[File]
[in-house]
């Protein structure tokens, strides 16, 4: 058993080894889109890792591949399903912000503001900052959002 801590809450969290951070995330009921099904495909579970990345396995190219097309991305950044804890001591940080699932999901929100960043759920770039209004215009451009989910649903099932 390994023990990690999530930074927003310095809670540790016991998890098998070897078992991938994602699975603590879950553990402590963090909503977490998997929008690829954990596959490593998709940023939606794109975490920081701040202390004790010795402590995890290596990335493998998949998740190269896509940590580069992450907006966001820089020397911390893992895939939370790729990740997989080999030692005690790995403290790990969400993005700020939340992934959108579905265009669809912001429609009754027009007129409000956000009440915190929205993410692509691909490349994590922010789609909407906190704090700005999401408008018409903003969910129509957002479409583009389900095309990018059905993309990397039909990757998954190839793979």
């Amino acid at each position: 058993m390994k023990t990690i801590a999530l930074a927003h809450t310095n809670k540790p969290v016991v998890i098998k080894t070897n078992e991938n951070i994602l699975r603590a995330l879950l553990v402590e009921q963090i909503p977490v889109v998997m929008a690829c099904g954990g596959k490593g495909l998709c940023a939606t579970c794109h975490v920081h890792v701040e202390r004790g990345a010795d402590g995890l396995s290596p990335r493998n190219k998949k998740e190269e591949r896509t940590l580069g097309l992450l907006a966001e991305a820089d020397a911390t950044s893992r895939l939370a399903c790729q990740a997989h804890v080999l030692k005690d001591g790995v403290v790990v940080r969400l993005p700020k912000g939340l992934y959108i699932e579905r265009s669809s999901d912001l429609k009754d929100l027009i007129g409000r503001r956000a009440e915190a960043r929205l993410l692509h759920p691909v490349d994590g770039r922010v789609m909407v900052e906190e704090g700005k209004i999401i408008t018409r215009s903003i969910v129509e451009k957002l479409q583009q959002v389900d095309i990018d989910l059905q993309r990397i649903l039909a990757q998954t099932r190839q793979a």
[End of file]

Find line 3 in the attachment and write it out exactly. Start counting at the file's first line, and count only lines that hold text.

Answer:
């Amino acid at each position: 058993m390994k023990t990690i801590a999530l930074a927003h809450t310095n809670k540790p969290v016991v998890i098998k080894t070897n078992e991938n951070i994602l699975r603590a995330l879950l553990v402590e009921q963090i909503p977490v889109v998997m929008a690829c099904g954990g596959k490593g495909l998709c940023a939606t579970c794109h975490v920081h890792v701040e202390r004790g990345a010795d402590g995890l396995s290596p990335r493998n190219k998949k998740e190269e591949r896509t940590l580069g097309l992450l907006a966001e991305a820089d020397a911390t950044s893992r895939l939370a399903c790729q990740a997989h804890v080999l030692k005690d001591g790995v403290v790990v940080r969400l993005p700020k912000g939340l992934y959108i699932e579905r265009s669809s999901d912001l429609k009754d929100l027009i007129g409000r503001r956000a009440e915190a960043r929205l993410l692509h759920p691909v490349d994590g770039r922010v789609m909407v900052e906190e704090g700005k209004i999401i408008t018409r215009s903003i969910v129509e451009k957002l479409q583009q959002v389900d095309i990018d989910l059905q993309r990397i649903l039909a990757q998954t099932r190839q793979a």